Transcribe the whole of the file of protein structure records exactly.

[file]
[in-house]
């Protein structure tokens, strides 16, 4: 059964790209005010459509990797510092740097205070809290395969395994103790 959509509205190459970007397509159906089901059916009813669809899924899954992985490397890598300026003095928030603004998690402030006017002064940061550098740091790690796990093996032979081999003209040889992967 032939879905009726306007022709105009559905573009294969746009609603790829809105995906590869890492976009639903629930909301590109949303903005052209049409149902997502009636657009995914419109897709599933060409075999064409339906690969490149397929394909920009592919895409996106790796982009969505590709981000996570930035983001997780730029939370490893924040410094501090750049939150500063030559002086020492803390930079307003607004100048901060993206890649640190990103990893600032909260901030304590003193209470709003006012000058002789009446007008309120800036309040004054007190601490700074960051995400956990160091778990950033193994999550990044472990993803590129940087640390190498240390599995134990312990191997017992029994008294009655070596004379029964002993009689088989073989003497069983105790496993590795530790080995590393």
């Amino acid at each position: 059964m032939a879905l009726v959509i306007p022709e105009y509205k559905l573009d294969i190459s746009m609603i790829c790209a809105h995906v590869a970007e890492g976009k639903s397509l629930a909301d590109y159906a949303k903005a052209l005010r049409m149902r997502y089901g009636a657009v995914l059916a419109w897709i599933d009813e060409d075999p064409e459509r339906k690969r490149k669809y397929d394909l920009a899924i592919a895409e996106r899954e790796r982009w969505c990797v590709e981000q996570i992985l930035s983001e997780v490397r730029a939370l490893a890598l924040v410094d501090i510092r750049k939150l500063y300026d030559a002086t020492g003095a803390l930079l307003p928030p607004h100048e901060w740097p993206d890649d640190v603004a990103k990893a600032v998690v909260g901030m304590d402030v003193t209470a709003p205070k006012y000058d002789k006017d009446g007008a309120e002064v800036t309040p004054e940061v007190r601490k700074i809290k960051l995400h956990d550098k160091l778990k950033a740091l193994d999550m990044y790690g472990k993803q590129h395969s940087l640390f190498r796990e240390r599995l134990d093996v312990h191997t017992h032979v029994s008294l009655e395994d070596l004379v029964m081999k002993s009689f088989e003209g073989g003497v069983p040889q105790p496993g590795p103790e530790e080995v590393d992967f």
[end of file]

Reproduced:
[in-house]
């Protein structure tokens, strides 16, 4: 059964790209005010459509990797510092740097205070809290395969395994103790 959509509205190459970007397509159906089901059916009813669809899924899954992985490397890598300026003095928030603004998690402030006017002064940061550098740091790690796990093996032979081999003209040889992967 032939879905009726306007022709105009559905573009294969746009609603790829809105995906590869890492976009639903629930909301590109949303903005052209049409149902997502009636657009995914419109897709599933060409075999064409339906690969490149397929394909920009592919895409996106790796982009969505590709981000996570930035983001997780730029939370490893924040410094501090750049939150500063030559002086020492803390930079307003607004100048901060993206890649640190990103990893600032909260901030304590003193209470709003006012000058002789009446007008309120800036309040004054007190601490700074960051995400956990160091778990950033193994999550990044472990993803590129940087640390190498240390599995134990312990191997017992029994008294009655070596004379029964002993009689088989073989003497069983105790496993590795530790080995590393």
């Amino acid at each position: 059964m032939a879905l009726v959509i306007p022709e105009y509205k559905l573009d294969i190459s746009m609603i790829c790209a809105h995906v590869a970007e890492g976009k639903s397509l629930a909301d590109y159906a949303k903005a052209l005010r049409m149902r997502y089901g009636a657009v995914l059916a419109w897709i599933d009813e060409d075999p064409e459509r339906k690969r490149k669809y397929d394909l920009a899924i592919a895409e996106r899954e790796r982009w969505c990797v590709e981000q996570i992985l930035s983001e997780v490397r730029a939370l490893a890598l924040v410094d501090i510092r750049k939150l500063y300026d030559a002086t020492g003095a803390l930079l307003p928030p607004h100048e901060w740097p993206d890649d640190v603004a990103k990893a600032v998690v909260g901030m304590d402030v003193t209470a709003p205070k006012y000058d002789k006017d009446g007008a309120e002064v800036t309040p004054e940061v007190r601490k700074i809290k960051l995400h956990d550098k160091l778990k950033a740091l193994d999550m990044y790690g472990k993803q590129h395969s940087l640390f190498r796990e240390r599995l134990d093996v312990h191997t017992h032979v029994s008294l009655e395994d070596l004379v029964m081999k002993s009689f088989e003209g073989g003497v069983p040889q105790p496993g590795p103790e530790e080995v590393d992967f």